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Water pollution 'failing' to get right attention in India: Social scientists to blame?

By Soumi Roy Chowdhury, Devendra B Gupta, Sanjib Pohit*

In India, everybody regards water pollution is an externality, and an outcome of production and/or consumption process with laxity in environmental also standard in the society. There is a general agreement that it affects the society in a multitude of ways. For instance, takes the case of the Ganga basin with an area of around 1,080,000 square km spread across several states of India namely Uttarakhand, Uttar Pradesh, Bihar, Jharkhand, and West Bengal running across a total length of 2,525 kms.
The basin comprises of one-third of total India’s surface water and 90% of which is used for irrigation. Ironically, Ganga river basin is home to the poorest section of the population who are economically dependent on the river for their survival. Ganga also holds a special cultural and spiritual significance for people in India. The river is revered as a goddess and it is believed that bathing in Ganga purifies one and cleanses away all their sins.
But with increasing pressure of an ever growing population, the growing hub of industrialization and urbanisation along the basin makes it high vulnerable due to incessant outpouring of sewage and large volumes of solid and industrial wastes. The mainstream of the river runs through 50 major Indian cities.
Most of these cities discharges billions of litres of untreated sewage every day to the river water. Rapid increased economic activity, inadequate infrastructure for pollution abatement and weak environmental governance has resulted in rapid deterioration of the quality of the water.
The formidable pollution pressure faced by the river is a threat not only to the livelihood of the millions of individuals that depend on Ganga (fisherman community to be particular) but also to its biodiversity. Moreover, it has health ramification on people who uses the river water for daily needs. Studies by researchers has indicated that drinking, taking baths, rinsing one’s mouth, and washing dishes or clothes in polluted water are the primary risk factors for developing water-borne diseases such as diarrhoea, dysentery, typhoid fever, cholera and Hepatitis A, and skin infections.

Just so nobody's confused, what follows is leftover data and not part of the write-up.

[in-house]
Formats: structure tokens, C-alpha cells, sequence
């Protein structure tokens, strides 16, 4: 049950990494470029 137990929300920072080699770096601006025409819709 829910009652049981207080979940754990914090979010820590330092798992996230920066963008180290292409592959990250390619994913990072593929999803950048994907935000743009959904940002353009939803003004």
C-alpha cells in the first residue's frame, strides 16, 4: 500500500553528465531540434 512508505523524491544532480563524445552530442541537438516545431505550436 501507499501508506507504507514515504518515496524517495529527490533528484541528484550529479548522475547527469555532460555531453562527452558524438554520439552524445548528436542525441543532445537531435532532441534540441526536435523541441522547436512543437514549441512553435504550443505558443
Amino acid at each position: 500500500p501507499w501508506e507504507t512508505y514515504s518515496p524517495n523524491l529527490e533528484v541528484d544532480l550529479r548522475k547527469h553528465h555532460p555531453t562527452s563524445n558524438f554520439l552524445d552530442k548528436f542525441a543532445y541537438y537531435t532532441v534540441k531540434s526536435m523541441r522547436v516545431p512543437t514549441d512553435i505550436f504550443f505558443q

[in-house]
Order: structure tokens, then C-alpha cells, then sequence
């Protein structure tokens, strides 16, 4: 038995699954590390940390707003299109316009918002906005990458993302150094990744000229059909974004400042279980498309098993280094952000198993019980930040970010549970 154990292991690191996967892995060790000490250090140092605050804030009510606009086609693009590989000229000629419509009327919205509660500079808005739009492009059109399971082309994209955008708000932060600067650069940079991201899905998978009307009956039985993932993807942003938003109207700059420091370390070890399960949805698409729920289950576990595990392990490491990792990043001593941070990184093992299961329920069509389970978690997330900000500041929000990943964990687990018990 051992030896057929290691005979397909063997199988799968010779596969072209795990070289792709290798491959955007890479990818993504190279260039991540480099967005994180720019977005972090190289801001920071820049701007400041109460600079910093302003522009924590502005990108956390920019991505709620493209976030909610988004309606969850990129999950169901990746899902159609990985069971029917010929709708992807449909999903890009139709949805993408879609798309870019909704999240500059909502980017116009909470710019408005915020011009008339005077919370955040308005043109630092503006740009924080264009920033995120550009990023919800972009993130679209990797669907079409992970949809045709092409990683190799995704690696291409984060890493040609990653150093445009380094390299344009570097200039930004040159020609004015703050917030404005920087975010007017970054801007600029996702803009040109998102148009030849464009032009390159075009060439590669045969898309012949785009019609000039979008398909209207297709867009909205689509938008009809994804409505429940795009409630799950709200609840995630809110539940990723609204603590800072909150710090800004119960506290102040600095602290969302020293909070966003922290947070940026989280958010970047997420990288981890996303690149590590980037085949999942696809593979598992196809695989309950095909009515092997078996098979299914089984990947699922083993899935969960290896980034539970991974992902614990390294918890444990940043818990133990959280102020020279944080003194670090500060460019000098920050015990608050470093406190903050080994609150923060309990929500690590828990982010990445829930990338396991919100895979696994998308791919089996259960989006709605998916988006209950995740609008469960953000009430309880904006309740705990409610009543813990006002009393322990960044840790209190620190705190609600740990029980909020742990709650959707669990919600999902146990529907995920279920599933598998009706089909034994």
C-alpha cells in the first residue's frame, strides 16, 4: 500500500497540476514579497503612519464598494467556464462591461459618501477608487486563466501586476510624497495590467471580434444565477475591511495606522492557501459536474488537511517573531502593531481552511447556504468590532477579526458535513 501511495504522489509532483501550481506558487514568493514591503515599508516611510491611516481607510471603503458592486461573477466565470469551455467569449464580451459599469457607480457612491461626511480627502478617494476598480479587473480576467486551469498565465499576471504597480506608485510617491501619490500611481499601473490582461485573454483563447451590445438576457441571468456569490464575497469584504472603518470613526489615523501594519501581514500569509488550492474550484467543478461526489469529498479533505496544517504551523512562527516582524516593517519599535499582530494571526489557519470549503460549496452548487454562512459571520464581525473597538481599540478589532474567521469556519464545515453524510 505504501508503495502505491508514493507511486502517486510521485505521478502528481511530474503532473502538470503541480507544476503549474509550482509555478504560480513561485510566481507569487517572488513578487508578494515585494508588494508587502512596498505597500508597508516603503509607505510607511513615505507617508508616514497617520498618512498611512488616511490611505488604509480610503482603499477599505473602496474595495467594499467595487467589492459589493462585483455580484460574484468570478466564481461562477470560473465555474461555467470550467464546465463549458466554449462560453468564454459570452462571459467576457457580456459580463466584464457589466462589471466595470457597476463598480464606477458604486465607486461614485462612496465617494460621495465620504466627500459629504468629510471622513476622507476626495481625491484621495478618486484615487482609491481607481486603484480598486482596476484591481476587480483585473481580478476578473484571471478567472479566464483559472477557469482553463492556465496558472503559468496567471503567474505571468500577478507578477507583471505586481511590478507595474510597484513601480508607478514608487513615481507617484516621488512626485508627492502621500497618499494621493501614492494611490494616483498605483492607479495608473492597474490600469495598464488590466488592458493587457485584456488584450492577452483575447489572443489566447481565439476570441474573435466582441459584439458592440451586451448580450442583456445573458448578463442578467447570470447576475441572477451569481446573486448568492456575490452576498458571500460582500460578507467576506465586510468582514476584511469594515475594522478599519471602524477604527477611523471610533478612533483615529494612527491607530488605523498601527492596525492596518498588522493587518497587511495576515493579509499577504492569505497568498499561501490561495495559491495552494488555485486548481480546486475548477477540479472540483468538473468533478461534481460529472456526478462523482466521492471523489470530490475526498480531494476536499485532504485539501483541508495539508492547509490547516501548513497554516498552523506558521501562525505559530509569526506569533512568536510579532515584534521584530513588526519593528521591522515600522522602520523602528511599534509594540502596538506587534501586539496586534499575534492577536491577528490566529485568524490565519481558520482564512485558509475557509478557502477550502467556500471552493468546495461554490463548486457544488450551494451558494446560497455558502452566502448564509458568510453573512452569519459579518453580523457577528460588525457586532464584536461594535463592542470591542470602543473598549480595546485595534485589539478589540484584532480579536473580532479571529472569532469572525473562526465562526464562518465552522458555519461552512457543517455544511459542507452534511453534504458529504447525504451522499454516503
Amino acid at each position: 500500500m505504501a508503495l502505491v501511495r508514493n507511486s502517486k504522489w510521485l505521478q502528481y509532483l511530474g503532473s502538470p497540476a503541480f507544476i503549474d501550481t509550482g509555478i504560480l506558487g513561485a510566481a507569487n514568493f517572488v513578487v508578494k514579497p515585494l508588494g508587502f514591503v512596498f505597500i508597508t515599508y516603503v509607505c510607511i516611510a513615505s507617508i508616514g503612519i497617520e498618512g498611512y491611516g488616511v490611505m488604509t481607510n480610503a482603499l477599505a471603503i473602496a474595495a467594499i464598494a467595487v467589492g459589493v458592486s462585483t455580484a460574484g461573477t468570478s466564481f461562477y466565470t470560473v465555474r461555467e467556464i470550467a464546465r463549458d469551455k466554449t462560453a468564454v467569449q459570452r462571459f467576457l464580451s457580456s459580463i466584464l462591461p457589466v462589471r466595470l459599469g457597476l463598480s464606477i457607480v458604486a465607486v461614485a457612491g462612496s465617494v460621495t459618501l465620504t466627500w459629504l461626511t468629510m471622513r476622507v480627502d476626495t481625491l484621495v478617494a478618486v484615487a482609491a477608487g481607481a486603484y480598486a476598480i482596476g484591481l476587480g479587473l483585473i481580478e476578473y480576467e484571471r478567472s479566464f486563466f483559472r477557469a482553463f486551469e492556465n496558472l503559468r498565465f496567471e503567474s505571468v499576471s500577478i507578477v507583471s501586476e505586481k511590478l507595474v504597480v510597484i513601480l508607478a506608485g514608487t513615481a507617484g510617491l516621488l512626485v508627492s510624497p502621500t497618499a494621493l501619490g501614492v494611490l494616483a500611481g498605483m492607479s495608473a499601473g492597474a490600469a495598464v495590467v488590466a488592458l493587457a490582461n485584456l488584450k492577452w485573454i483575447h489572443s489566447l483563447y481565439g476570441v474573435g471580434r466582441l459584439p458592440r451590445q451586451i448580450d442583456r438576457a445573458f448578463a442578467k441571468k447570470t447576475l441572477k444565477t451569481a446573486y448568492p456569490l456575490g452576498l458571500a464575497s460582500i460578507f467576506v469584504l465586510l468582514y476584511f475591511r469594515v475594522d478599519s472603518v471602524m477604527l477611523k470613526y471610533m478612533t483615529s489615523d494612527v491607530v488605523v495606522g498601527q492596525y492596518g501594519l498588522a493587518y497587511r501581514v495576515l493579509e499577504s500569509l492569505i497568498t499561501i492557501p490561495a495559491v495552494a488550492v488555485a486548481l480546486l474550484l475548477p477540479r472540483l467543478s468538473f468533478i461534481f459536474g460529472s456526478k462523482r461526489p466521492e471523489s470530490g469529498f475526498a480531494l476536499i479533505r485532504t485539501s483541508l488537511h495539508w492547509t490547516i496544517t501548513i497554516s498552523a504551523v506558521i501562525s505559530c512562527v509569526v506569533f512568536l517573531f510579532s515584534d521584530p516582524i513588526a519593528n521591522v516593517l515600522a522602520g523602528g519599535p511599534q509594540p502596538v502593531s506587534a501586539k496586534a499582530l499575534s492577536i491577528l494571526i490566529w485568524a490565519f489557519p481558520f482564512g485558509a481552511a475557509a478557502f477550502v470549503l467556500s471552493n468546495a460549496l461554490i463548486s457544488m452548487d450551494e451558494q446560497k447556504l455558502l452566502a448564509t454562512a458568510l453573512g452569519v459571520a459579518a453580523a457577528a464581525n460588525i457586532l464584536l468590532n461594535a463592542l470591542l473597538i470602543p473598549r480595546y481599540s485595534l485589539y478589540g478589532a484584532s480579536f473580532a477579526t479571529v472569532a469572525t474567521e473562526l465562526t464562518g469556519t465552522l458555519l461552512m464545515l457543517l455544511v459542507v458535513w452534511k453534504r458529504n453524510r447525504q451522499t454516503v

Ganga is the principal source of water supply to cities/towns located around/on its banks and to the multiple power station locations on the banks. The high level of pollution in the rivers implies the civic bodies as well as power station need to take extra measure to clean the river. Furthermore, use of polluted river water in irrigation has other ramification especially in terms of presence of heavy metals in crops and vegetables, which is carcinogenic if eaten over a prolonged period.
While everybody understands the danger of polluted river, the government always is hesitant to allocate sufficient fund for its cleaning or enforcing a strict norm of discharge of pollutants. Of course, one can say that the Union Cabinet has approved an action plan to spend Rs 20,000 crore till 2019-20 on cleaning the Ganges river, increasing the budget by four-fold. However, once one consider the length of the river, it may not seem a large number.
To some extent, social scientists are to be blamed for inadequate allocation fund for cleaning of rivers. With perennial shortage of funds, first question that comes to the minds of a policy-makers is what are the implications of this project in terms of income and job opportunities? Politicians would always push for project that create/job. For this reason, an infrastructure/industry related with job/income creation always gets the policy-makers nod.
Of course, river pollution also leads to livelihood loss, additional health cost of communities using the river water. However, these costs are rarely being considered by social scientists and brought to the policy-makers attentions. As a result, government is not forthcoming to allocate fund for cleaning river.
Social scientists, including health and water scientists, need to take up this challenging task of providing quantitative evidence in respect of job/income loss/health cost arsing due to water pollution so that the policy-makers cannot ask the question: Why allocate fund on cleaning river instead on infrastructural project?
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*Soumi Roy Chowdhury is associate fellow, Devendra B Gupta is senior adviser and Sanjib Pohit is professor at National Council of Applied Economic Research (NCAER), New Delhi. Views are personal

Comments

Anonymous said…
Wonderful article with a very clear direction for improving data collection and analysis for considered decision making..
Himanshu Thakkar said…
Interesting perspective on failure governments, judiciary, cities and industries of controlling River Pollution: "Of course, river pollution also leads to livelihood loss, additional health cost of communities using the river water. However, these costs are rarely being considered by social scientists and brought to the policy-makers attentions. As a result, government is not forthcoming to allocate fund for cleaning river.
Social scientists, including health and water scientists, need to take up this challenging task of providing quantitative evidence in respect of job/income loss/health cost arsing due to water pollution so that the policy-makers cannot ask the question: Why allocate fund on cleaning river instead on infrastructural project?" But authors allow the governments to get away lightly. The equation of less funding is also reductionist, what about the money spent, is it being effectively used? Are the institutions on whom so much of resources are spent doing what they were supposed to?

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